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A Few Words on Chicago

by Brett Larner
photos by Dr. Helmut Winter

Chicago comes at a tough time for Japan's corporate leagues, just before the start of the fall ekiden season's regional qualifiers.  Although just about every team has more than enough people to fill their lineups for these relatively minor events, head coaches will usually not let their better athletes do an October marathon, whether because of the limited recovery time in the event that they decide a big gun has to run in a qualifier, or because it would give them the hassle of explaining to the parent corporation why a star is off doing his or her own thing instead of being there for the team.  As a result you typically only see Japanese runners at Chicago when they are looking to drop something big, as with Yukiko Akaba (Team Hokuren) and Yoshinori Oda (Team Toyota) this year, or, like the block of  Japanese men at 2:12~2:13, as part of a corporate federation junket for promising third-tier men to get the experience of running in the second pack of a race well beyond them for the benefit of hypothetical future appearances on Olympic and World Championships and for their numerous support staff to have the chance to comb the streets of foreign cities in search of laundromats.

Akaba is the only quality Japanese woman on the line, one of Japan's all-time best on the track and over the half-marathon but so far unable to reach her goals in the marathon. With three 2:24 performances in London capped by a 3rd-place finish this year Akaba comes to Chicago looking to finally get where she envisions herself.  Her 2:27:17 course record win at July's Gold Coast Airport Marathon was originally planned as a training run, then upgraded on arrival when she discovered the unexpected strength of the invited African field.  In late August Akaba told JRN that her Kawauchi-style double, a 2:32:10 for 2nd at the Hokkaido Marathon seven weeks after Gold Coast followed six days later by a narrow loss in 1:10:24 at the Lille Half Marathon in France, was planned to simulate running with tired legs the kind of time she hoped to do over the second half of Chicago. Her racing style at Daegu and London, running a controlled pace and ignoring early moves before turning it on in the second half, served her reasonably well in those races, and if she is actually able to bring a second half time around 1:10:30 she could place very well indeed.

Oda has had a very interesting domestic career, steering clear of the ekiden powerhouse universities but still making the celebrated Hakone Ekiden on the Select Team before going to the Toyota corporate team which he helped lead to the 2011 national title.  His 2:09:03 a few weeks later at the 2011 Tokyo Marathon was the all-time third-fastest Japanese debut, but unfortunately he was almost completely overlooked due to the unlucky role he played in this:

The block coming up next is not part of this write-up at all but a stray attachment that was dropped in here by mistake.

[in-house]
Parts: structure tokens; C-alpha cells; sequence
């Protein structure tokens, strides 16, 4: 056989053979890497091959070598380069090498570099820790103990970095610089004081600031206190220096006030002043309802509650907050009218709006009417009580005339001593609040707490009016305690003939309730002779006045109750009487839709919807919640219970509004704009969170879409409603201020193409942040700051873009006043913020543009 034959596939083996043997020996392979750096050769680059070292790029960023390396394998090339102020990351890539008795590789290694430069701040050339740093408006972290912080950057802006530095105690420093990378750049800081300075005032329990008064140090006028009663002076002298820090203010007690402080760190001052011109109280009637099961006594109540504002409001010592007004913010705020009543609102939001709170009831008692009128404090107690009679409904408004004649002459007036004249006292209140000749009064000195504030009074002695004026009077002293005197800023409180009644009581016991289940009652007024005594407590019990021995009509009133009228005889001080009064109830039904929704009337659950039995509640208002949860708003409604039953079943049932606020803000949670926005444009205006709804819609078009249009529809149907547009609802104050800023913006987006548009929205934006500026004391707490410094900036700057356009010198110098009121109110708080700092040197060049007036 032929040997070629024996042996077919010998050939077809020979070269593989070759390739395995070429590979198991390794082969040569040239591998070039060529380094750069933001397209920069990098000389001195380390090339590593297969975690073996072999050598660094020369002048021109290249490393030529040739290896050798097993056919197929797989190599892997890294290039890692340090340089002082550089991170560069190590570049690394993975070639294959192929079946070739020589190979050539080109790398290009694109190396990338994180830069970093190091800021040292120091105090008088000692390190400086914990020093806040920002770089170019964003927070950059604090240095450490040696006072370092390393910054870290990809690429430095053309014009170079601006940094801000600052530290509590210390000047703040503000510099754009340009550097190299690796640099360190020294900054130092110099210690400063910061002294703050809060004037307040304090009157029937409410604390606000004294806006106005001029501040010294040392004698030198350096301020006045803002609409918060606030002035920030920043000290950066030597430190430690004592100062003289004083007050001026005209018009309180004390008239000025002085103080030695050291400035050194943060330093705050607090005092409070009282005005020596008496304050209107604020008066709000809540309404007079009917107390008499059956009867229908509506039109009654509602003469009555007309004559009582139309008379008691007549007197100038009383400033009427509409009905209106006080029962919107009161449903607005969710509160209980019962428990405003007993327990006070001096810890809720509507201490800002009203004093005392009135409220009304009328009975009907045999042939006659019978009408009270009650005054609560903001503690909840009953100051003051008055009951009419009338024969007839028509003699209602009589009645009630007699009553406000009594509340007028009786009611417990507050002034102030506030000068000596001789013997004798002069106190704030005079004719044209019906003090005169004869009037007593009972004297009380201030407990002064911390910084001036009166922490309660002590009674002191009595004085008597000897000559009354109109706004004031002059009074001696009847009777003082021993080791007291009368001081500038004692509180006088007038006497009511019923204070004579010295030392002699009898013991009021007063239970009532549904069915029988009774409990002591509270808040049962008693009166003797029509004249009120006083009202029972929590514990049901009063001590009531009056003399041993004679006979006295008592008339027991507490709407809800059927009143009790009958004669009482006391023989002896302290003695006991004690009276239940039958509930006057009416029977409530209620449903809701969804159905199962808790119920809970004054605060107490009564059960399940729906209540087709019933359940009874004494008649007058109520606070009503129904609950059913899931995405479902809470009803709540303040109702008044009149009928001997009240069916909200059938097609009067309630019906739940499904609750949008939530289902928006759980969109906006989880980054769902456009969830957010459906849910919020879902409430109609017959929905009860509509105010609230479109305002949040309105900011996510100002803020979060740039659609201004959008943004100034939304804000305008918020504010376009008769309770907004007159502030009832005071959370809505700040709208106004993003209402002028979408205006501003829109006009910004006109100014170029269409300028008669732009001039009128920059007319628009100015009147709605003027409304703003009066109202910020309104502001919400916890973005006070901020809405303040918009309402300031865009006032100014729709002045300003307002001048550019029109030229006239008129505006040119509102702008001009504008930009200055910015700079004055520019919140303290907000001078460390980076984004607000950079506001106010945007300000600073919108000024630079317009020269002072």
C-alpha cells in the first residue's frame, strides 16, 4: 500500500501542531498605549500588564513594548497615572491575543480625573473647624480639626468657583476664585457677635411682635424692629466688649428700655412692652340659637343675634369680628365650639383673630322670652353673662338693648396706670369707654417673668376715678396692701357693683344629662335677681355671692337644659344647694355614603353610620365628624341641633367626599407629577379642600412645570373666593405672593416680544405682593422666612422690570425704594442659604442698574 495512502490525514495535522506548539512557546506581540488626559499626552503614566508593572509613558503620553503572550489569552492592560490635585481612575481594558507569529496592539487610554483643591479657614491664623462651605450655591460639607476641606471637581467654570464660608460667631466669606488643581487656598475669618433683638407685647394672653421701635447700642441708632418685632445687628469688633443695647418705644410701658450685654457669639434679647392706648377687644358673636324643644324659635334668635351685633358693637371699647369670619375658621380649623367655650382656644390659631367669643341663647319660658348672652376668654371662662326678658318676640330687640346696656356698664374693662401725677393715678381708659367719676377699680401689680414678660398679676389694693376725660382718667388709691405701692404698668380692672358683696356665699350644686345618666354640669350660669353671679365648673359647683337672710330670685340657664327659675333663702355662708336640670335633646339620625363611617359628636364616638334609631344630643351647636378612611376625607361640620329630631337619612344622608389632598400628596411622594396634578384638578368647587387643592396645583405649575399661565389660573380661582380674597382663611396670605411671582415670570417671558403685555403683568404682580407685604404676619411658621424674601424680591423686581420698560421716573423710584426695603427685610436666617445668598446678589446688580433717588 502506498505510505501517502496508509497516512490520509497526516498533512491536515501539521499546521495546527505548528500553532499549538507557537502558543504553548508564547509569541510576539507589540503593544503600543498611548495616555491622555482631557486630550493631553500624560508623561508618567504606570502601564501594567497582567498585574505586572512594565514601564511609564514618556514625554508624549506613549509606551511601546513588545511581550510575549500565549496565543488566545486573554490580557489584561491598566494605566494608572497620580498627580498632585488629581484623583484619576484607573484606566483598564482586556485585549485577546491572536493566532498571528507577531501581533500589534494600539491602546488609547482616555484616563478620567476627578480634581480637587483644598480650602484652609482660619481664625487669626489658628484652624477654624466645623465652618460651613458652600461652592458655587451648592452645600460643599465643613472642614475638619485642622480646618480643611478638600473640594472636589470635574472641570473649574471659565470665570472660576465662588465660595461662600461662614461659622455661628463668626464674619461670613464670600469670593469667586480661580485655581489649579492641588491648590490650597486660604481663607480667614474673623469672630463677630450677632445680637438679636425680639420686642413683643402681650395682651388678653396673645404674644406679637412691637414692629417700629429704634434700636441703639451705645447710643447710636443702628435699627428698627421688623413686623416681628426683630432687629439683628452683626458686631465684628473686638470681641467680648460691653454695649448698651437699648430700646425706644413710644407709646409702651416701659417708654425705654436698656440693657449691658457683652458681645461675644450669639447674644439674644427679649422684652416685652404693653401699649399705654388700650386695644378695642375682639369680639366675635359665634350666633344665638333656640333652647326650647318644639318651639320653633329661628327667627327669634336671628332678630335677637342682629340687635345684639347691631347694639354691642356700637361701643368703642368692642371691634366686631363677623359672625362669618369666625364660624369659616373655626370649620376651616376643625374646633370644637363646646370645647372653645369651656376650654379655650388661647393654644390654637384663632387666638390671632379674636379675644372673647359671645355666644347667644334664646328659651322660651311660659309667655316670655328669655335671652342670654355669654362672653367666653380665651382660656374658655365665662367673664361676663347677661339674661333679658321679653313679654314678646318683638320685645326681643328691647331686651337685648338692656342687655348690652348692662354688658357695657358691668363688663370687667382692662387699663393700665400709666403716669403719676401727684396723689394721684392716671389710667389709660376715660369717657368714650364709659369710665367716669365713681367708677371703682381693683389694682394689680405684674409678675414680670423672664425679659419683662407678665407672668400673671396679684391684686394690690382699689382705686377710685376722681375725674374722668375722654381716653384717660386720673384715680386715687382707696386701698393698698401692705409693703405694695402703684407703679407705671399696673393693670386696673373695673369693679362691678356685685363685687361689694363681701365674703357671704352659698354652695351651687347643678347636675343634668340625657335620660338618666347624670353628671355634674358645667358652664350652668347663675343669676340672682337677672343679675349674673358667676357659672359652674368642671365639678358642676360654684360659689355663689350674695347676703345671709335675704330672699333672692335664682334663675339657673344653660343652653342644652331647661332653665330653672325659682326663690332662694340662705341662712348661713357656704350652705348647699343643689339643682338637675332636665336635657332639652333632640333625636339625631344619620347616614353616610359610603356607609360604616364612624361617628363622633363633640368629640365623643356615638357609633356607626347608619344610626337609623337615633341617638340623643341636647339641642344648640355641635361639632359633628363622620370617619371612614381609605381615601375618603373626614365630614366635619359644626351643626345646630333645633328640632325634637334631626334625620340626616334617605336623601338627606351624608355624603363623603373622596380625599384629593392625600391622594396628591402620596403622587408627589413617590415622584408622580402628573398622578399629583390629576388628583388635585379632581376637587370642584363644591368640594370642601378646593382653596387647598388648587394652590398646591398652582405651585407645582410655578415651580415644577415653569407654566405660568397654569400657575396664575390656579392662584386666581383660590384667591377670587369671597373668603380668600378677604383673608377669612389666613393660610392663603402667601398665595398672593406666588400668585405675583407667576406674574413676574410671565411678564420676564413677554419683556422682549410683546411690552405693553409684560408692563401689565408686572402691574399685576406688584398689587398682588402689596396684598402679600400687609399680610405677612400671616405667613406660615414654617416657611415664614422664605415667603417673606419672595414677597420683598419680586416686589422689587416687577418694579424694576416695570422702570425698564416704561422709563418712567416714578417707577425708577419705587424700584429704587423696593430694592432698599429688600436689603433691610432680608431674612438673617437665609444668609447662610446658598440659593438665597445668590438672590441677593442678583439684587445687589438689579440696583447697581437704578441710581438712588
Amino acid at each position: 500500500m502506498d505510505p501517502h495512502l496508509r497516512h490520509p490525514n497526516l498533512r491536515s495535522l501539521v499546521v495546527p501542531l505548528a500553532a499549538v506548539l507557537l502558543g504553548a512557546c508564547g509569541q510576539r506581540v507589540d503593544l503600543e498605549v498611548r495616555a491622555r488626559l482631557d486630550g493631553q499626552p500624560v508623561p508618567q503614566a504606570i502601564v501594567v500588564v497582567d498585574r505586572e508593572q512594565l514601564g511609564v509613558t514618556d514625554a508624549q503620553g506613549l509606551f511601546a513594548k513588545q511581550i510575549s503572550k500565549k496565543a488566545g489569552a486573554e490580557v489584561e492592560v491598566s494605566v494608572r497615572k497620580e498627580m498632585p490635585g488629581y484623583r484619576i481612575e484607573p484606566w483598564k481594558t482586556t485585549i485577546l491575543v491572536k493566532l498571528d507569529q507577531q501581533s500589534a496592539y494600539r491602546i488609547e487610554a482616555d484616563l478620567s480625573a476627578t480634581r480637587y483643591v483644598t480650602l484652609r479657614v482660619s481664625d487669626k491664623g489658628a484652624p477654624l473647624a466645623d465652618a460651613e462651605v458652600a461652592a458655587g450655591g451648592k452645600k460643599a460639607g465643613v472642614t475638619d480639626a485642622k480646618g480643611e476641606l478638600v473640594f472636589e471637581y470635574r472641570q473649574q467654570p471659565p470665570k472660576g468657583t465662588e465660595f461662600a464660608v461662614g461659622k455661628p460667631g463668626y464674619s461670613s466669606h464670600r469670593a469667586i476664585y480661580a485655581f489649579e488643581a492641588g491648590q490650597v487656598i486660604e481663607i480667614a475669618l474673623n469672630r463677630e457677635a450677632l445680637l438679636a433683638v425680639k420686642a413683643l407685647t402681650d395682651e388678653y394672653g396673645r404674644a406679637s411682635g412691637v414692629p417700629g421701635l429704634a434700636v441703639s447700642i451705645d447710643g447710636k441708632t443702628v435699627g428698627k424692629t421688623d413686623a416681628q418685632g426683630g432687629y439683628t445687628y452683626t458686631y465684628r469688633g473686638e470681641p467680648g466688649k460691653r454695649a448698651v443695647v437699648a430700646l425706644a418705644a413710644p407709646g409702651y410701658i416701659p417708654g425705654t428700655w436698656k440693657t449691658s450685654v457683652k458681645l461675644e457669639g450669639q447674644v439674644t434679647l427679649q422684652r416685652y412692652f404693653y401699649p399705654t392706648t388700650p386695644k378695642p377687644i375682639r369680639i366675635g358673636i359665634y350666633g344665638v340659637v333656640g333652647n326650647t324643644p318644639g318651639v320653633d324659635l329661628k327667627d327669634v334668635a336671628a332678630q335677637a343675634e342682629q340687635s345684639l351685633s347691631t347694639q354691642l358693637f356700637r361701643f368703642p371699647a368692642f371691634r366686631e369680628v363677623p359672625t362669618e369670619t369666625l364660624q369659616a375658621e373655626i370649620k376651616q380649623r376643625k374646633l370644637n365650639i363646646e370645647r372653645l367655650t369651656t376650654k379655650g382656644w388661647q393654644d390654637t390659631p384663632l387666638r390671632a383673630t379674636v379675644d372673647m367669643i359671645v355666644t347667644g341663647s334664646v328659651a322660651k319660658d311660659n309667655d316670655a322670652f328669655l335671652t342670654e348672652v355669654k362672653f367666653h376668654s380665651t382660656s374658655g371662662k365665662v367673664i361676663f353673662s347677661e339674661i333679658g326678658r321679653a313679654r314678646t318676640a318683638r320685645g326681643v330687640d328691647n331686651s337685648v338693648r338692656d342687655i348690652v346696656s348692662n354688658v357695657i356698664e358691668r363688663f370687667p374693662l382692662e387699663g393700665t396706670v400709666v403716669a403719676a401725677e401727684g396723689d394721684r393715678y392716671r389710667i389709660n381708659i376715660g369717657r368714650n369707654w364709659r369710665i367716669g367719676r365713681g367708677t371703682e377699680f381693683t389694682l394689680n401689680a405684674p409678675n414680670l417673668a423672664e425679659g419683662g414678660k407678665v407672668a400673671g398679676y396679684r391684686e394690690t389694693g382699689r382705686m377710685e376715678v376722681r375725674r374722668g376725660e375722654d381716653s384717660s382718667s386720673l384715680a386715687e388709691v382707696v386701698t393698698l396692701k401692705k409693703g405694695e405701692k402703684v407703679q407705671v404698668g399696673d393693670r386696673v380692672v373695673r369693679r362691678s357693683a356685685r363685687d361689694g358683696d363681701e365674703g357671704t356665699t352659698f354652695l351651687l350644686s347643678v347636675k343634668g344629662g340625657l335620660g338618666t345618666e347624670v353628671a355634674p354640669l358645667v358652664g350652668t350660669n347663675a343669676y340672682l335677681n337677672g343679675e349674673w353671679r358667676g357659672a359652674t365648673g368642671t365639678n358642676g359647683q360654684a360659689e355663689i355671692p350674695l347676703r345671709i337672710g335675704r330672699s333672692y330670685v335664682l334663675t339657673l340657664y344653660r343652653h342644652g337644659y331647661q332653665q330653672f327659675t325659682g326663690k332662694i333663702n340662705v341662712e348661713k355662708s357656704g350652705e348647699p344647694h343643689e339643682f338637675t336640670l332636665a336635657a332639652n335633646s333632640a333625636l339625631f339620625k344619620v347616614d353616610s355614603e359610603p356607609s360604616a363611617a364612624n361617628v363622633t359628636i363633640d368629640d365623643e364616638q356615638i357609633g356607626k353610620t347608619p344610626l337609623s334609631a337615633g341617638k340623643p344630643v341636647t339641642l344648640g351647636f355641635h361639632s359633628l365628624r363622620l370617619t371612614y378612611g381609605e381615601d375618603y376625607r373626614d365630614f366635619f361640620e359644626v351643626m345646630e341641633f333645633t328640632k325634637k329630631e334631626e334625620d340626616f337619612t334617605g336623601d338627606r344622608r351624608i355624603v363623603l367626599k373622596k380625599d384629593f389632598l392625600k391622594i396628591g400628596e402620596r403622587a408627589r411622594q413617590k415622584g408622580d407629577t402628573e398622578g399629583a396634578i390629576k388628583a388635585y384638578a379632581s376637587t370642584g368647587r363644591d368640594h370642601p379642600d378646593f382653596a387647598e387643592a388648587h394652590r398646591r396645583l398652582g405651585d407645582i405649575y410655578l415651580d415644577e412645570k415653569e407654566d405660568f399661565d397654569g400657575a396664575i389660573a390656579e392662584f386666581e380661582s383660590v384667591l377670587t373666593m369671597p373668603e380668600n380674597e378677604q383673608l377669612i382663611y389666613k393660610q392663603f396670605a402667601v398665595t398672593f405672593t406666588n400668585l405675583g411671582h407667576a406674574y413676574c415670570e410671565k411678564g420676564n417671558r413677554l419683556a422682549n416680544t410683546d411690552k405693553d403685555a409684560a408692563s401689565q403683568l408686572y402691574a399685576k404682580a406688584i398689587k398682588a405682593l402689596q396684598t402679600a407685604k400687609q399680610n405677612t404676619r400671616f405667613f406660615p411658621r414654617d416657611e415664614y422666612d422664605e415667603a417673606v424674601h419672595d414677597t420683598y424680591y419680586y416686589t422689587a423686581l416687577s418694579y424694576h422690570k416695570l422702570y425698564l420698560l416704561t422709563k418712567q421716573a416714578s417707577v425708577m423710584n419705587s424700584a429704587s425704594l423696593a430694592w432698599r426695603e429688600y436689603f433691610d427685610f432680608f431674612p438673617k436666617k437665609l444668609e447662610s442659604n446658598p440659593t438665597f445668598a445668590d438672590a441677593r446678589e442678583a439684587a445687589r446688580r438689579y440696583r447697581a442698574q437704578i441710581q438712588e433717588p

He's had a streak of injuries and never been able to put another good marathon together in the two and a half years since his debut, but a 28:26.04 for 10000 m at the end of June put him back close to peak fitness.  If he carried that on through the summer then Oda may be on track to finally follow up.

The most interesting Japanese man in Chicago, though, is 25-year-old Hiroaki Sano (Team Honda), a teammate of Moscow World Championships marathoner Masakazu Fujiwara and Berlin Marathon 7th-placer Suehiro Ishikawa. Sano exploded onto the scene in February with a completely unexpected, even by his coaching staff, 2:12:14 win in his debut at the Nobeoka Nishi Nihon Marathon.  Exploded in terms of a 6:31 split for the last 2.195 km, faster than Yuki Kawauchi's stunning finish a week earlier at the Beppu-Oita Mainichi Marathon. There's no telling whether it was a fluke and his other performances don't give much indication that Sano has the potential for major improvement, but there's always the chance something special could happen.  The man he beat in the Nobeoka sprint, Hirokatsu Kurosaki (Team Konica Minolta), is also on the list, but a 1:09:00 clocking two weeks ago at the Hakodate Half Marathon was not encouraging.

Four other men, Kenji Higashino (Team Asahi Kasei), Yoshiki Otsuka (Team Aichi Seiko), Hiroki Tanaka (Team Chugoku Denryoku) and Norihide Fujimori (Team Chugoku Denryoku) round out the Japanese tour.  Higashino, coached by the great Takeshi Soh, is the cream of the bunch, his 2:12:13 for 3rd in Beppu-Oita this year putting him just one second ahead of Sano's winning time a week later.  A breakthrough to sub-2:10 or even sub-2:12 territory for any of them would be a feather in the cap of a corporate system struggling with modernity.

text (c) 2013 Brett Larner
all rights reserved

photos (c) 2013 Dr. Helmut Winter
all rights reserved


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